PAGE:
Monday, December 11, 2017

A Brewery for the Working Class

For those who know me, a brewery for working people is just my type of brewery.  My day job consists of me fighting for the rights of working men and women across the United States.  So, when I heard about the appropriately named Working Class Brewery, which is located at Kamm's Corner in Cleveland, Ohio, I made sure that I would pay a visit.  Needless to say, the visit left me thinking I may have found a new place to hang out whenever I am back in C-Town.

The people behind Working Class Brewery are Richard Skains and Carmen Rusionello.   Skains was a teacher and band director for the Cleveland City School District, but his side passion is brewing beer.  As a home brewer, Skains won the Best in Show competition with his Smoked Bock made with Chipotle Peppers.  After that, Skains worked as a part-time, assistant brewer at Rocky River Brewing and Fat Heads Brewery.  (As followers of this blog know, Fat Heads is my favorite craft brewer.)  So, the working class motif along with the experience working with an expert brewer like Matt Cole of Fat Head's is definitely a combination that appeals to the beer lover in me.

The working class motif is evident throughout the tap room.  There are the black and white pictures of working people, separated by logos of various international and local unions, including the International Union of Operating Engineers, the International Union of Painters and Allied Trades, the Bakery, Confectionary and Tobacco Workers, and the International Association of Machinists.   The names of the beers further emphasize workers, such as the Bricklayer Brown Ale, the Oil Rigger Chocolate Stout, and the Pipefitters Porter.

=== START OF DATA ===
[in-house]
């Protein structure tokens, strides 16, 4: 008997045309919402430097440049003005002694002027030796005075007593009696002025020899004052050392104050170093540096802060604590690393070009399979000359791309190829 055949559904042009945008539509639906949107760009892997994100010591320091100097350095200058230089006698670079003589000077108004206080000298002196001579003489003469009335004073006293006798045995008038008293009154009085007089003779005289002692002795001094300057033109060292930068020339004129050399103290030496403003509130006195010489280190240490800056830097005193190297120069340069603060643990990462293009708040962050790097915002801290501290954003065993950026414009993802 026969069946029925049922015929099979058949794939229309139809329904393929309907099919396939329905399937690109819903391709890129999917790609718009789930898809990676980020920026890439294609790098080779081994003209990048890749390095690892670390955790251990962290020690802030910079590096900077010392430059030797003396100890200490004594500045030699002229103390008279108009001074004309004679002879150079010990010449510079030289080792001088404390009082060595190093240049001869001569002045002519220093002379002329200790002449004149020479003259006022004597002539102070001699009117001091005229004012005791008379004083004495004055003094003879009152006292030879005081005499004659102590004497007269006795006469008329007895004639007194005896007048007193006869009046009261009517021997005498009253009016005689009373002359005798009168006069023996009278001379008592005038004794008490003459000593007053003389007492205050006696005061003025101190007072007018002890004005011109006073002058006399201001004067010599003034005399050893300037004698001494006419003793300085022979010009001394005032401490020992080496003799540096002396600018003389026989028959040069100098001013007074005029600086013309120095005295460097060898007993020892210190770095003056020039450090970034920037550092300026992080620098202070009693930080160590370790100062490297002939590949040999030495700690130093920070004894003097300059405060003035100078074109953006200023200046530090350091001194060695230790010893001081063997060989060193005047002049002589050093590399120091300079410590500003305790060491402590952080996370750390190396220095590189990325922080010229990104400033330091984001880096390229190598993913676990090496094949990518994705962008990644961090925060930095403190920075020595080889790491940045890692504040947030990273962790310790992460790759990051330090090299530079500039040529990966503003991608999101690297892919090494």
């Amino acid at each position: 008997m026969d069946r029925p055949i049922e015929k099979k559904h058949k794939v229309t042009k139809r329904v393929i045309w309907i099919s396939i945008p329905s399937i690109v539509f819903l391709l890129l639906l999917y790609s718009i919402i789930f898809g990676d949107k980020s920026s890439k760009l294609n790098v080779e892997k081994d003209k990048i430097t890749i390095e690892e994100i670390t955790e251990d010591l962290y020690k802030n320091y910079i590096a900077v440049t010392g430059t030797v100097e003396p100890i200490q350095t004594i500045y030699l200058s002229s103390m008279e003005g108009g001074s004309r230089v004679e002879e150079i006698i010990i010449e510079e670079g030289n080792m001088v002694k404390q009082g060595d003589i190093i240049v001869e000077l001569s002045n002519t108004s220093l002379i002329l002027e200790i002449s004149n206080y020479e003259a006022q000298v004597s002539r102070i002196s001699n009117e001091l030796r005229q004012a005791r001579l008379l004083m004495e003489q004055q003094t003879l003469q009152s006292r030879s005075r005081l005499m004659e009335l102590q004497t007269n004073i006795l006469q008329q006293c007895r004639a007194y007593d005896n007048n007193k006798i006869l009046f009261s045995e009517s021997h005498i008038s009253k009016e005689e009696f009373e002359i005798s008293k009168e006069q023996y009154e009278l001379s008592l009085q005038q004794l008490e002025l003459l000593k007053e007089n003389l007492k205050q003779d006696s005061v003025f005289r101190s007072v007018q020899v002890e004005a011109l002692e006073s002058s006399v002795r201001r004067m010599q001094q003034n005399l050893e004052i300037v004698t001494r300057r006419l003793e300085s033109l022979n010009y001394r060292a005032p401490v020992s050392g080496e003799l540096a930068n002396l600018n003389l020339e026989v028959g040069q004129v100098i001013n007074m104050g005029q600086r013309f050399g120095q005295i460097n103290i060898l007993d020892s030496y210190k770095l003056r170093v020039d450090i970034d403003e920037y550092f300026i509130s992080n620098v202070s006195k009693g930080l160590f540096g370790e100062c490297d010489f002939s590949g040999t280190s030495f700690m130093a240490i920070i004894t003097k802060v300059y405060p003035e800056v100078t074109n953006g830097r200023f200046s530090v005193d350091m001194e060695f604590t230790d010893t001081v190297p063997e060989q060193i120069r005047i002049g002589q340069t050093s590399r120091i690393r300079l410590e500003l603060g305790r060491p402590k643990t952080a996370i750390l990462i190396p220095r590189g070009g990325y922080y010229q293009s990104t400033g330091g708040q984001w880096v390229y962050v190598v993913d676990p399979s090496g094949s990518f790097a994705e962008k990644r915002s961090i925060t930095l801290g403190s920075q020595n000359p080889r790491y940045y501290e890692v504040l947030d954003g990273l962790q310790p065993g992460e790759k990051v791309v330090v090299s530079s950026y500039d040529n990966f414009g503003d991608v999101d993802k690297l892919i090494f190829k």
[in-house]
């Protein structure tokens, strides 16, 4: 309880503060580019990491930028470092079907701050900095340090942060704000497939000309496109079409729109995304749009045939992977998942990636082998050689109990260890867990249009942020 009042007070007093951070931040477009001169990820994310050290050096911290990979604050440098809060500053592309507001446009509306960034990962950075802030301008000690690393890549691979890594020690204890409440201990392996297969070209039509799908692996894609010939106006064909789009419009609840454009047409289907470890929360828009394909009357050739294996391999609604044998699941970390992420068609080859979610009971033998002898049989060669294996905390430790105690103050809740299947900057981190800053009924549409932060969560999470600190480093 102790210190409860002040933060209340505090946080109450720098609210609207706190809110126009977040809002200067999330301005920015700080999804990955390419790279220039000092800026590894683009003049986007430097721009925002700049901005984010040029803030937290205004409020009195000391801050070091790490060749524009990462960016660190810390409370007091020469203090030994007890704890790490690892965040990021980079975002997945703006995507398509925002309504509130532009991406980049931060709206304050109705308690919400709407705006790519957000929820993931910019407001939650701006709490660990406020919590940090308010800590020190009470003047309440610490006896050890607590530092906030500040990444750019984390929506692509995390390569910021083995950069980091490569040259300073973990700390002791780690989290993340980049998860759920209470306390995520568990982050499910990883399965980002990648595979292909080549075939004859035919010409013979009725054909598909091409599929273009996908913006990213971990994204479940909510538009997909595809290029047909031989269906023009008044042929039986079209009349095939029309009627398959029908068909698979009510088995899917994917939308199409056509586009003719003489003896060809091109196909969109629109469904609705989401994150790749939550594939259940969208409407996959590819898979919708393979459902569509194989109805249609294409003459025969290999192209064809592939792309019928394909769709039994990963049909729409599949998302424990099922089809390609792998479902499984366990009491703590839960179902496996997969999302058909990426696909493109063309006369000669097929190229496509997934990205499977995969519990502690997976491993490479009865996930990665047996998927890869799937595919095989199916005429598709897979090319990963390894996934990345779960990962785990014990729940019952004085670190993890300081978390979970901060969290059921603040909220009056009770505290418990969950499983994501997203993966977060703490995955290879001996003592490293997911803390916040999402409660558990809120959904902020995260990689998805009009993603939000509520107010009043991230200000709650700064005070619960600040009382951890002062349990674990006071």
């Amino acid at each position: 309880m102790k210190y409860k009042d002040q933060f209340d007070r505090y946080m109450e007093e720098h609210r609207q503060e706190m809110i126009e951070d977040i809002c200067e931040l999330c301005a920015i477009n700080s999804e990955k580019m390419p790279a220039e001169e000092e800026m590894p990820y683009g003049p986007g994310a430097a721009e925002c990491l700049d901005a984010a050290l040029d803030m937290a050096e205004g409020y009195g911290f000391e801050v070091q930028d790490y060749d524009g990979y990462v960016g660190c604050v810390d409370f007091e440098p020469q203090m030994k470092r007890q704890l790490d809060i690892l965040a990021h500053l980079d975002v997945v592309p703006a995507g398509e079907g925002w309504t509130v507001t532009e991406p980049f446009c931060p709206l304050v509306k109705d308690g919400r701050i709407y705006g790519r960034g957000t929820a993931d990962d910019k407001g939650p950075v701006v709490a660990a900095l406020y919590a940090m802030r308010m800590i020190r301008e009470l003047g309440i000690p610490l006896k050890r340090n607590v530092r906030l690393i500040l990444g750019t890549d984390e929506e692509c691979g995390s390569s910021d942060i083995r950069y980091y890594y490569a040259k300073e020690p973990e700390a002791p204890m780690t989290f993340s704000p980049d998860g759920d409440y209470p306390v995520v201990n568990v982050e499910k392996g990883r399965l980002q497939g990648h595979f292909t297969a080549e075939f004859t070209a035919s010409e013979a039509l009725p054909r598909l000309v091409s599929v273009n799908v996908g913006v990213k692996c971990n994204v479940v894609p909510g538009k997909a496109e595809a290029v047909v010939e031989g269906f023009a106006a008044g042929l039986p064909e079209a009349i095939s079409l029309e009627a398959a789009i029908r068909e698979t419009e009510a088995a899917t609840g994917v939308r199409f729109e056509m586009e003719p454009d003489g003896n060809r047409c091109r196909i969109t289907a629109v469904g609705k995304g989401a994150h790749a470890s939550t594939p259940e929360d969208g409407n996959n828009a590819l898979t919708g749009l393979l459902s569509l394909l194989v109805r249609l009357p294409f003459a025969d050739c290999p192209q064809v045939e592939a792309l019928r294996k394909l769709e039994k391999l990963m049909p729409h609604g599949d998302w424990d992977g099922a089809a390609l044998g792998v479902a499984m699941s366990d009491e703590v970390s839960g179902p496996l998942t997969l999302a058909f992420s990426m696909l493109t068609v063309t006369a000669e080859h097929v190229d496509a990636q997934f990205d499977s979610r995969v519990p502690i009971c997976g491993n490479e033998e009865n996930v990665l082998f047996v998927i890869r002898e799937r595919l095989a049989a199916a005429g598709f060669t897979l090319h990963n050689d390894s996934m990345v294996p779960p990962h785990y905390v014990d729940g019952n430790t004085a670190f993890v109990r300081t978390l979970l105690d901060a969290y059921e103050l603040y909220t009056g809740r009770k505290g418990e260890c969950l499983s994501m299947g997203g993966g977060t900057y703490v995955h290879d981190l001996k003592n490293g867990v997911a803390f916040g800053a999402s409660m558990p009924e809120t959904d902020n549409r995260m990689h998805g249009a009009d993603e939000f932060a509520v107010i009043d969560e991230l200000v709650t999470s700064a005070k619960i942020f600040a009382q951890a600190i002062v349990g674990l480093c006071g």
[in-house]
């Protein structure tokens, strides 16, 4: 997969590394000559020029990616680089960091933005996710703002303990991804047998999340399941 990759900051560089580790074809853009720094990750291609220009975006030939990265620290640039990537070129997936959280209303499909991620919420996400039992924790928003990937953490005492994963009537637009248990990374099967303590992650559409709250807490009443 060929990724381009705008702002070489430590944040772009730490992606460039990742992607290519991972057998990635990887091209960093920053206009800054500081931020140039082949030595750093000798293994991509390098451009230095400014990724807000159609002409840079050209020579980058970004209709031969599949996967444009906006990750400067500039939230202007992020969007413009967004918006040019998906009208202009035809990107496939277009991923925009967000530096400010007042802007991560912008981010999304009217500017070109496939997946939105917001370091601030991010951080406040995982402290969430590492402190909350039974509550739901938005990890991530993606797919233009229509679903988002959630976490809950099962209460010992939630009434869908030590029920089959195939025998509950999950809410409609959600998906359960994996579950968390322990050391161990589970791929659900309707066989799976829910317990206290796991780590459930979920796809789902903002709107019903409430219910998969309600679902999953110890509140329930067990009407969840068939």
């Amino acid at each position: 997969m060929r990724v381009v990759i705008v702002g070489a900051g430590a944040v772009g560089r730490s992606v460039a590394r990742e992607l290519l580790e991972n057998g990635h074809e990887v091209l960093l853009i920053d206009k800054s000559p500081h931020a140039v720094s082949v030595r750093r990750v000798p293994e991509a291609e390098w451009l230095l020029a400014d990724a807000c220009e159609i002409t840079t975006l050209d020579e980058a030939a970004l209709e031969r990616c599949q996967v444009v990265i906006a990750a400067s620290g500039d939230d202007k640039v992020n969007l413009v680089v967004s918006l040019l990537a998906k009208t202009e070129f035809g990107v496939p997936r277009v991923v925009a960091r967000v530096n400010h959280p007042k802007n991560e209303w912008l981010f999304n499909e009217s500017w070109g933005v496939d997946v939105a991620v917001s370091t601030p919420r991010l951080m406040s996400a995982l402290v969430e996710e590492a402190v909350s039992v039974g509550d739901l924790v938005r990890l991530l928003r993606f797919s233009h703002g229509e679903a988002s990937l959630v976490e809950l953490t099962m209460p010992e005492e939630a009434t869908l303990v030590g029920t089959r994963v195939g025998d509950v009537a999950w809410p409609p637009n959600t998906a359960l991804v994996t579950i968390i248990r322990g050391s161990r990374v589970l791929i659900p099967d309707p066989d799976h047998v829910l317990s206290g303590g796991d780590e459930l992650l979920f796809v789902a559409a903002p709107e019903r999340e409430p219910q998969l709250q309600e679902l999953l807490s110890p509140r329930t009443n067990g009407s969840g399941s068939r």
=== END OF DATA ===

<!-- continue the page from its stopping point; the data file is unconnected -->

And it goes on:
The beers also underscore what I think is the Fat Heads inspiration.  Working Class Brewery has a wide range of beer styles that pour from the re-purposed tap handles (which were anchor bolts from the brewing system). The styles that include, but are not limited to, an American blonde, a brown ale, a dunkelweiss, a pale ale, an IPA, a porter, a smoked porter, a chocolate stout, a Russian imperial stout and a tripel.  They even had a radler, which is a rarity on brewery tap lists.  

Given the wide range of beer styles, I decided to do a five beer sampler.  (I would have tried a ten beer sampler but for the fact that I had a beer or two at lunch.)   The five beers that I chose were the Snow Job Christmas Ale (which was released on the day that I visited the tap room), the Bricklayer Brown Ale, the Aviator IPA, the Pipefitter's Porter, and the Overtime Session IPA.

All of the beers were excellent, with each one fitting very well within its style.  I had to go ahead and try individual samplers of the two beers that could not be included with a five beer sampler.  These were the Bank Boss Tripel and the the Cube Done Russian Imperial Stout.  Once again, the brewers hit the mark for each of the style.

It is rare to go to a brewery taproom and leave with the conclusion that all of the beers sampled are excellent.   They exist, like Fatheads Brewery in Ohio, D.C. Brau in Washington, D.C. and Jailbreak Brewing in Maryland.  Now, I can add Working Class Brewing to that list.  If you happen to be in the Kamm's Corner neighborhood, the Working Class taproom is definitely worth the visit.  Until next time ...

 ENJOY!

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